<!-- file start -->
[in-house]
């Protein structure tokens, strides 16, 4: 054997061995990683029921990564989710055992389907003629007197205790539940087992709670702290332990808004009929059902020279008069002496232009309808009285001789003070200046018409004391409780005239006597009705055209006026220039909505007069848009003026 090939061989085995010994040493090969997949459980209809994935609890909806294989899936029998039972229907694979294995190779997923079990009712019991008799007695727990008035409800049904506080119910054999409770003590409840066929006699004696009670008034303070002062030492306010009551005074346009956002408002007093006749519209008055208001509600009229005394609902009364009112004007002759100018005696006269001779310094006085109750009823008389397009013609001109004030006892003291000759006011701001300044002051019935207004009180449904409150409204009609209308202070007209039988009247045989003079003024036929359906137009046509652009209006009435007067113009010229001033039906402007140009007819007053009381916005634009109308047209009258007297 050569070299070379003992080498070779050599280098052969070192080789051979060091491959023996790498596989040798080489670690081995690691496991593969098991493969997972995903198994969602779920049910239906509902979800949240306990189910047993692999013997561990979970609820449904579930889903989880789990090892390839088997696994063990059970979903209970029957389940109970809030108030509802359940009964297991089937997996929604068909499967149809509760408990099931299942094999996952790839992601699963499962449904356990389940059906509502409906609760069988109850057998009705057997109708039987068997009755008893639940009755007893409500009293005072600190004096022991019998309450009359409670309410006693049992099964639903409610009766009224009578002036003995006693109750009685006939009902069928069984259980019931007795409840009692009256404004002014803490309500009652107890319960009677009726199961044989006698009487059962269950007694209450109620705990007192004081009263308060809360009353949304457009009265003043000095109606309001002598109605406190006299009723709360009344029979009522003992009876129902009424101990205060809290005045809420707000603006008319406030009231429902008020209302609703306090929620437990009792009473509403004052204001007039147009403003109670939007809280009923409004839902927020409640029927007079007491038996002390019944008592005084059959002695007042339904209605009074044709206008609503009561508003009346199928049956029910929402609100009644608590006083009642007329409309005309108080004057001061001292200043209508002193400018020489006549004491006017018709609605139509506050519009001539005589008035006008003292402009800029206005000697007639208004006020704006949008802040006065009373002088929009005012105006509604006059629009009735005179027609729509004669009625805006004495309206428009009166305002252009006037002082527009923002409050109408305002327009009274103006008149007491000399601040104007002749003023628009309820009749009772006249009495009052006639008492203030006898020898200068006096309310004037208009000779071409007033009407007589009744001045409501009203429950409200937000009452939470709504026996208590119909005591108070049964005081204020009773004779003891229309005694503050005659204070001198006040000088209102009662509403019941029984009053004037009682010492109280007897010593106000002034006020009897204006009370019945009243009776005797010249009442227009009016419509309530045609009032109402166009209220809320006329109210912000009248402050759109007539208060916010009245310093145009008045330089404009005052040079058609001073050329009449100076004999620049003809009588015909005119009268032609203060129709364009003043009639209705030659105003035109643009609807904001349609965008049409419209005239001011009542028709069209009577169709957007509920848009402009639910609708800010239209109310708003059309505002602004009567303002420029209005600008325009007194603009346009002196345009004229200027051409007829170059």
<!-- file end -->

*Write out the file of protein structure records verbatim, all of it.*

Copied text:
[in-house]
């Protein structure tokens, strides 16, 4: 054997061995990683029921990564989710055992389907003629007197205790539940087992709670702290332990808004009929059902020279008069002496232009309808009285001789003070200046018409004391409780005239006597009705055209006026220039909505007069848009003026 090939061989085995010994040493090969997949459980209809994935609890909806294989899936029998039972229907694979294995190779997923079990009712019991008799007695727990008035409800049904506080119910054999409770003590409840066929006699004696009670008034303070002062030492306010009551005074346009956002408002007093006749519209008055208001509600009229005394609902009364009112004007002759100018005696006269001779310094006085109750009823008389397009013609001109004030006892003291000759006011701001300044002051019935207004009180449904409150409204009609209308202070007209039988009247045989003079003024036929359906137009046509652009209006009435007067113009010229001033039906402007140009007819007053009381916005634009109308047209009258007297 050569070299070379003992080498070779050599280098052969070192080789051979060091491959023996790498596989040798080489670690081995690691496991593969098991493969997972995903198994969602779920049910239906509902979800949240306990189910047993692999013997561990979970609820449904579930889903989880789990090892390839088997696994063990059970979903209970029957389940109970809030108030509802359940009964297991089937997996929604068909499967149809509760408990099931299942094999996952790839992601699963499962449904356990389940059906509502409906609760069988109850057998009705057997109708039987068997009755008893639940009755007893409500009293005072600190004096022991019998309450009359409670309410006693049992099964639903409610009766009224009578002036003995006693109750009685006939009902069928069984259980019931007795409840009692009256404004002014803490309500009652107890319960009677009726199961044989006698009487059962269950007694209450109620705990007192004081009263308060809360009353949304457009009265003043000095109606309001002598109605406190006299009723709360009344029979009522003992009876129902009424101990205060809290005045809420707000603006008319406030009231429902008020209302609703306090929620437990009792009473509403004052204001007039147009403003109670939007809280009923409004839902927020409640029927007079007491038996002390019944008592005084059959002695007042339904209605009074044709206008609503009561508003009346199928049956029910929402609100009644608590006083009642007329409309005309108080004057001061001292200043209508002193400018020489006549004491006017018709609605139509506050519009001539005589008035006008003292402009800029206005000697007639208004006020704006949008802040006065009373002088929009005012105006509604006059629009009735005179027609729509004669009625805006004495309206428009009166305002252009006037002082527009923002409050109408305002327009009274103006008149007491000399601040104007002749003023628009309820009749009772006249009495009052006639008492203030006898020898200068006096309310004037208009000779071409007033009407007589009744001045409501009203429950409200937000009452939470709504026996208590119909005591108070049964005081204020009773004779003891229309005694503050005659204070001198006040000088209102009662509403019941029984009053004037009682010492109280007897010593106000002034006020009897204006009370019945009243009776005797010249009442227009009016419509309530045609009032109402166009209220809320006329109210912000009248402050759109007539208060916010009245310093145009008045330089404009005052040079058609001073050329009449100076004999620049003809009588015909005119009268032609203060129709364009003043009639209705030659105003035109643009609807904001349609965008049409419209005239001011009542028709069209009577169709957007509920848009402009639910609708800010239209109310708003059309505002602004009567303002420029209005600008325009007194603009346009002196345009004229200027051409007829170059």